The Many Adventures of Winnie The Pooh Blu-ray Review (

By:Robert T. Trate
Review Date: Thursday, September 05, 2013

Having just recently turned two years old in 1977, The Many Adventures of Winnie The Pooh would have been an ideal film for me. If only we had the technology and screening opportunities that we do now. My parents needed their night off and probably wouldn’t have taken a two year old to see The Many Adventures of Winnie The Pooh anyway. No, instead, my Dad took me to the likes of Star Wars. There was no Pooh bear in my childhood. 
In all the video stores and rental places that I have ever worked in, The Many Adventures of Winnie The Pooh constantly came into my hands. I never felt the need or desire to watch it. After all, it was children’s tale told from a story book with characters that literally walked through the pages. When Disney announced that its classic was coming to Blu-ray for the first time, I knew I wanted to see it. How would I now react to this classic tale? I know who Pooh, Tigger, and Piglet are. I even know that the voice of Pooh, Sterling Halloway, is also the voice of Disney’s Cheshire Cat in 1951’s Alice in Wonderland. Can an adult enjoy Winnie The Pooh without a child present? This was something I had to find out. 
The Blu-ray is spectacular. Much in the vein of Disney’s recent release of The Muppet Movie (see Mania’s review here), it is full of supplemental content. The menu alone will keep kids interested and when you pause the film, Pooh and friends continue to entertain you. The transfer is amazing and allows the audience to see every line drawn for Pooh’s eye brows and Piglet’s scarf. The wonder, here, is why traditional 2D animation doesn’t continue. This film from 1977 transferred to Blu-ray is a perfect argument as to why 2D is better than the digital 3D nightmare. 
In the story, itself, we find Pooh in the constant search for honey. His adventures take him up a tree, get him stuck in Rabbit’s house, and eventually he meets a Tigger (Paul Winnchell). As an adult, I found a sweetness and wonder to this talking bear discovering the solutions to so many of his problems. These are perfect stories for children who have those adventures with their teddy bears in the confines of their backyard. However, what kept me from loving the film was my adult cynicism.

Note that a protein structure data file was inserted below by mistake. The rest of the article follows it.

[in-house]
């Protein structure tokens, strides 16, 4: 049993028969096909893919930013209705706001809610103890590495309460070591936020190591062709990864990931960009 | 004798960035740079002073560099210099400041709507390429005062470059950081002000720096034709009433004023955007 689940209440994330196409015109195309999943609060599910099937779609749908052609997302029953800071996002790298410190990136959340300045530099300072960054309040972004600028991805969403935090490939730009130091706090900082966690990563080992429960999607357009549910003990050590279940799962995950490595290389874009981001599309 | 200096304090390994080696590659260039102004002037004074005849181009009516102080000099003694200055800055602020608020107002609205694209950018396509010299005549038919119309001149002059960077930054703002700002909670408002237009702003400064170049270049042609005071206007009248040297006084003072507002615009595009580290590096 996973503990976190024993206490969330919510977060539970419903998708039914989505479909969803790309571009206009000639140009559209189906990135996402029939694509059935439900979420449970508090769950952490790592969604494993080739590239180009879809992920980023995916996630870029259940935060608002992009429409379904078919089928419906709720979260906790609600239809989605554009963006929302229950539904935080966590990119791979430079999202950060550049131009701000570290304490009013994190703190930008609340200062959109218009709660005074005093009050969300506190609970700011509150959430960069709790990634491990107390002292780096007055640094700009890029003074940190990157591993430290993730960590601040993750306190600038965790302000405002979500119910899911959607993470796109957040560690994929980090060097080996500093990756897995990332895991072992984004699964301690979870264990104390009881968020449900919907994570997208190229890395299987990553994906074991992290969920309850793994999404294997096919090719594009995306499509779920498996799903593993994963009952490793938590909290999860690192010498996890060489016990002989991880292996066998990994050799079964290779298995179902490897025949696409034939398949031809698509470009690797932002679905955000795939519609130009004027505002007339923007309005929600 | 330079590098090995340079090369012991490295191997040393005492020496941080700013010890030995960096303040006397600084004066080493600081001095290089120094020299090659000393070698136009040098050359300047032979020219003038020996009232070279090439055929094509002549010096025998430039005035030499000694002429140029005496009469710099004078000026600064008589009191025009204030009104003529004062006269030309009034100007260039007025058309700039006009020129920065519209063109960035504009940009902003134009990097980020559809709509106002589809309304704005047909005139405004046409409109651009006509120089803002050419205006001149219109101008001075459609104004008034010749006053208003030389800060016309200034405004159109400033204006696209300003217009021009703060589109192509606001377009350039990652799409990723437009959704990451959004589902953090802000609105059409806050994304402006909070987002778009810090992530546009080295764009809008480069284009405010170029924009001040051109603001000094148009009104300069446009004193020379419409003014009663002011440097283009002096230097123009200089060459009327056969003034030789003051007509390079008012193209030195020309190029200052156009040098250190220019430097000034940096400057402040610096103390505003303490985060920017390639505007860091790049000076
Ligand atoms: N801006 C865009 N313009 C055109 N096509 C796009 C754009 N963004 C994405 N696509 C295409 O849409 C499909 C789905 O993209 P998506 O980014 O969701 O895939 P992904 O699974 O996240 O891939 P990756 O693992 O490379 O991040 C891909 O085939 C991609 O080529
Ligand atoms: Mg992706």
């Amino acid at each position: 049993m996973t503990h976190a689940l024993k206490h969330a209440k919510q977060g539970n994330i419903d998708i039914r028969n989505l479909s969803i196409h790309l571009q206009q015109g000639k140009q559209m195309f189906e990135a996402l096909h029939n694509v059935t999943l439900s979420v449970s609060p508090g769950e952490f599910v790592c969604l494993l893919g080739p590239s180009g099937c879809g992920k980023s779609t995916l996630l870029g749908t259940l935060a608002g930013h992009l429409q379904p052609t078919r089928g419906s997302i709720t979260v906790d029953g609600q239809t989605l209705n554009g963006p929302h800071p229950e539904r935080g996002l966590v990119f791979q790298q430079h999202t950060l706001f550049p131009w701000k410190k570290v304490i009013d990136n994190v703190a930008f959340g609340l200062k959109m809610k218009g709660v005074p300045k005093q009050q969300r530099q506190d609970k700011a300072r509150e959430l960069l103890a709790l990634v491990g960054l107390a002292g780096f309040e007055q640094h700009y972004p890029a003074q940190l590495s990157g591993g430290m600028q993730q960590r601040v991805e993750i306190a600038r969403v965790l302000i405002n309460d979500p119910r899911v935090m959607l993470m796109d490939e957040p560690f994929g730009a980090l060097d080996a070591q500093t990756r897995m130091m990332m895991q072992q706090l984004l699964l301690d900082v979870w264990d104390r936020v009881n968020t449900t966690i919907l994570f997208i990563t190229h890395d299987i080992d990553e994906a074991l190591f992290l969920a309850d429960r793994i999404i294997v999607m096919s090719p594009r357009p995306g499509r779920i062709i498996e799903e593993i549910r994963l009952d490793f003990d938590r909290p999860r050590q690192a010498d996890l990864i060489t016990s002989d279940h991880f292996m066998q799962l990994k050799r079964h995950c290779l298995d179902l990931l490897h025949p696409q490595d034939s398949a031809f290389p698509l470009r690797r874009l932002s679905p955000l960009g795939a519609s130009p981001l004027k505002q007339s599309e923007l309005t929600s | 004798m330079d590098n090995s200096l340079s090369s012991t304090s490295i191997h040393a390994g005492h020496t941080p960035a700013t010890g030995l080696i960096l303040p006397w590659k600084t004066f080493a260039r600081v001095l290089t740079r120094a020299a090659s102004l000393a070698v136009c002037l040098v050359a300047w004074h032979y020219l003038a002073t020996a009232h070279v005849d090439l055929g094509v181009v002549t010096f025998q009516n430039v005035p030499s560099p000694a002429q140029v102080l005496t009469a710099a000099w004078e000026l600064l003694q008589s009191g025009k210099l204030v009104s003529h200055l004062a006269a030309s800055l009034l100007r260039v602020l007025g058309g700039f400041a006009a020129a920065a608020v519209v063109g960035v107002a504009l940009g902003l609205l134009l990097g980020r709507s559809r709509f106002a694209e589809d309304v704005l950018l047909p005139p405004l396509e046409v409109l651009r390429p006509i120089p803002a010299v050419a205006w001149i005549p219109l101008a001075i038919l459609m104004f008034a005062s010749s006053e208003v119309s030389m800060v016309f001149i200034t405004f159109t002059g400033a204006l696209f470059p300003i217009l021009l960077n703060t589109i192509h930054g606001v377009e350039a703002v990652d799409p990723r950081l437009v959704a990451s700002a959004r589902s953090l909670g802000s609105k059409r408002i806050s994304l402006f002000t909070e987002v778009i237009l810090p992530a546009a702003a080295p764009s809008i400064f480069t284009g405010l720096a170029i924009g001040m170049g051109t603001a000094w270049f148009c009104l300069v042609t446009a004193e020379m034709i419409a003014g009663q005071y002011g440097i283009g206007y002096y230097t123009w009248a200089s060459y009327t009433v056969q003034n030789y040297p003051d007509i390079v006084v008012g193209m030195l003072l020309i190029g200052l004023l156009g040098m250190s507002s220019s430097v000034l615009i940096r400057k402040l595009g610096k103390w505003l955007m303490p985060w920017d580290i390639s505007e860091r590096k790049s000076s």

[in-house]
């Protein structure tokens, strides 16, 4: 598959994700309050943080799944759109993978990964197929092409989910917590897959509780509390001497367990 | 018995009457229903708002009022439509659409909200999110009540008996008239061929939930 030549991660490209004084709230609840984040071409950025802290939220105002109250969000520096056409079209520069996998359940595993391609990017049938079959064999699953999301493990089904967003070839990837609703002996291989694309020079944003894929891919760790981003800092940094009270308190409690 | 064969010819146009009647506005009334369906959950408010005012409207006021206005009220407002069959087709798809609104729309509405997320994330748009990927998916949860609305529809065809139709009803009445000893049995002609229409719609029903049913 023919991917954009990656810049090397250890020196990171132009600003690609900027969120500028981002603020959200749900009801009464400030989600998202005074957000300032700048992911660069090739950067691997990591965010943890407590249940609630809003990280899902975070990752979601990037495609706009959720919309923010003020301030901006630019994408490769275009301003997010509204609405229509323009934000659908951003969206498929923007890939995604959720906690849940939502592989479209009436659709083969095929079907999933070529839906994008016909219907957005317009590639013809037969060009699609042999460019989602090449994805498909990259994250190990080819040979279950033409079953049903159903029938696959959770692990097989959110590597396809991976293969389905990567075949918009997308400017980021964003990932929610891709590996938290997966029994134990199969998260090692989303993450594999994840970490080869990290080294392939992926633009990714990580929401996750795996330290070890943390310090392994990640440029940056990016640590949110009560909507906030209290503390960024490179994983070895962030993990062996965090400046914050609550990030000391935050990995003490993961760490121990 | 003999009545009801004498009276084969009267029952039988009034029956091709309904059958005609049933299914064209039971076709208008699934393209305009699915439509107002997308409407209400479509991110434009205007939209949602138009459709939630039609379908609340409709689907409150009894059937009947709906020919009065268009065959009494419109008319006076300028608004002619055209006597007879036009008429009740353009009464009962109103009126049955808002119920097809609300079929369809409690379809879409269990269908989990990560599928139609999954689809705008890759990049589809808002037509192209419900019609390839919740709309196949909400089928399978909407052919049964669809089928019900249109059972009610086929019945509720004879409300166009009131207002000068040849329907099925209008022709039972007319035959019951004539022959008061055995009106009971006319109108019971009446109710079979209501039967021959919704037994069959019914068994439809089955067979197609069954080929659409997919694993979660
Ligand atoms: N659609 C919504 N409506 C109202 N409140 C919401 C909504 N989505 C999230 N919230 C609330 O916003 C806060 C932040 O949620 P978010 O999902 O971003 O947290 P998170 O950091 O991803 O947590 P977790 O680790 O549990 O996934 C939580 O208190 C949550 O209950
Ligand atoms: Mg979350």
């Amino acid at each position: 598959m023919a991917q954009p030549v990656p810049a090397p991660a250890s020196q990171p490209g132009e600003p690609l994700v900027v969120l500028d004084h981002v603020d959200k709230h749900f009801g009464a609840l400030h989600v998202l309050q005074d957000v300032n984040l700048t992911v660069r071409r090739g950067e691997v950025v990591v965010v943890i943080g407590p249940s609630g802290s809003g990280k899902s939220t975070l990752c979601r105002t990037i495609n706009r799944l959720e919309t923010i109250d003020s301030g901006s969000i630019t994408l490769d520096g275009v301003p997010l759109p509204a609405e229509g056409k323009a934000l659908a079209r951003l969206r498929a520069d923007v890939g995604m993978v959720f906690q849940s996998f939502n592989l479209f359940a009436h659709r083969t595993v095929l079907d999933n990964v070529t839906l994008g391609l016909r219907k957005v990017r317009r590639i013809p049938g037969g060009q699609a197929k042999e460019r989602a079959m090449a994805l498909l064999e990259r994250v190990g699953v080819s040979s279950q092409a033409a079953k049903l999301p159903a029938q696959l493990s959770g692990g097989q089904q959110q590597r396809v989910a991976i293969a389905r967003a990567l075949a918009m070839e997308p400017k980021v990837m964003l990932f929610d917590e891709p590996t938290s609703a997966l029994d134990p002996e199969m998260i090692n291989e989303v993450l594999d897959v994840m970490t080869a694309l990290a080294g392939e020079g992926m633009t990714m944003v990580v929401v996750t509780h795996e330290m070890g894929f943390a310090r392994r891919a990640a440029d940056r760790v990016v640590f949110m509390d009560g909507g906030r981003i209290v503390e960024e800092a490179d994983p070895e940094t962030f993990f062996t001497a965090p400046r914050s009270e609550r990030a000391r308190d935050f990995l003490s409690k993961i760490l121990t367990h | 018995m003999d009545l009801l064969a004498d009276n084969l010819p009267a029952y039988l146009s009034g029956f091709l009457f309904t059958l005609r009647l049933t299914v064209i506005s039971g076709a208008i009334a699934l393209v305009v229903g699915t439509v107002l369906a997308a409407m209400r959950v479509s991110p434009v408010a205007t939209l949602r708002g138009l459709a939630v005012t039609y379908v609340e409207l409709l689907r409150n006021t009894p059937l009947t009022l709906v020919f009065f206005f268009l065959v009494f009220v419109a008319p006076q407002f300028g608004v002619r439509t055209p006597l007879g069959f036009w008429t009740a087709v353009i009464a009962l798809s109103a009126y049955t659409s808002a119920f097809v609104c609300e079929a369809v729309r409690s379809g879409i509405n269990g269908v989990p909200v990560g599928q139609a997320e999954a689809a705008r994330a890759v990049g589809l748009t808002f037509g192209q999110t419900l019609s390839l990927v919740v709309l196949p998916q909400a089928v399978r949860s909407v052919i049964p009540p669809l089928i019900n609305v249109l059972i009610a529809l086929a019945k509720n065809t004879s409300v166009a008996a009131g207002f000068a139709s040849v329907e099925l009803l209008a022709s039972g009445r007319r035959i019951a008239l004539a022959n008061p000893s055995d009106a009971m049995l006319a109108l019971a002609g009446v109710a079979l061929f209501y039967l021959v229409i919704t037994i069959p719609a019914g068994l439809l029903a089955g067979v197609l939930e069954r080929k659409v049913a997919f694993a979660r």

It may say strange, but I found Winnie the Pooh to be a fat lazy character and a bit of a mooch. Tigger wasn’t a bully per se, but he is that friend that doesn't know that his rough-housing hurts. So when Rabbit (Junius Matthews) decides to teach him a lesson, I thought it was about time. Other questions started to come up like how did Kanga (Barbara Luddy) and Roo (Clint Howard) come to live in the 100 Acre Woods? Where was Roo’s father? Was Owl (Hal Smith) real? He was the only one without stitchings. I then realized that perhaps I had gone too far. Right there as I was about to right off The Many Adventures of Winnie The Pooh, Christopher Robbin and Pooh journey to “The Enchanted Place” to discuss Christopher Robbin growing up. Christopher talks about missing Pooh and the joys of “doing nothing” and how telling people he was doing nothing and actually doing it was the best time in his life. It made me miss those days where my imagination was my best friend and the backyard was any place I wanted it to be. That part of the story was clearly for the adults that needed to remember that these stories, though simple and childish, still are building blocks for the men and women we will become. A powerful message told  to me by stuffed bear that only wants to eat honey. 
Disney fans will love this period of animation and appreciate all the other great character actors in The Many Adventures of Winnie The Pooh. It was great to hear Sebastian Cabot narrate the film. For me, he will forever be Sir Ector from Disney's The Sword in the Stone (1963). Discovering that legendary character actor, Clint Howard, was Roo was another shock. However, John Fielder as Piglet was also a true treat. This classic character actor had been in everything from 12 Angry Man (1957) to The Twilight Zone (2 episodes) and played Piglet until his passing in 2005!
Special Features

NEW! Disney Intermission - Press “pause” during the movie and find out what happens!  The narrator invites younger viewers to play along with the Hundred Acre Wood friends in a variety of engaging activities.

NEW! Pooh Play-Along – In this bonus feature, the narrator invites viewers to play along with Pooh and his friends.

NEW! 5 “Mini Adventures of Winnie the Pooh” Shorts: “If I Wasn’t So Small,” “Piglet’s Drawings,” “The Expedition,” “Geniuses” & “The Honey Song”

LEGACY  “A Day for Eeyore” – Classic Animated Short

LEGACY  “The Story Behind the Masterpiece” – Making of Featurette

LEGACY  “The Winnie the Pooh Theme Song” – Performed by Carly Simon

Robert Trate writes three columns a month for Mania: the DVD Shopping Bag, the Toy Maniac, and The Geek Life. Follow Robert on Twitter for his for Geek ramblings, Cosplay photos and film criticisms.

Mania Grade: A
Rated: G
Starring (Voices): Sterling Halloway, Sebastian Cabot, Junius Matthews, Howard Morris, John Fielder, Ralph Wright. Hal Smith, Clint Howard, Paul Winchell, Barbara Luddy
Written By: A.A. Milne (books), Larry Clemmons (story)
Directed By: John Lounsbery, Wolfgang Reitherman
Distributor: Walt Disney
Run Time: 77 Minutes
Original Year of Release: 1977
Special Features: Blu-ray, DVD, Digital Copy, See Below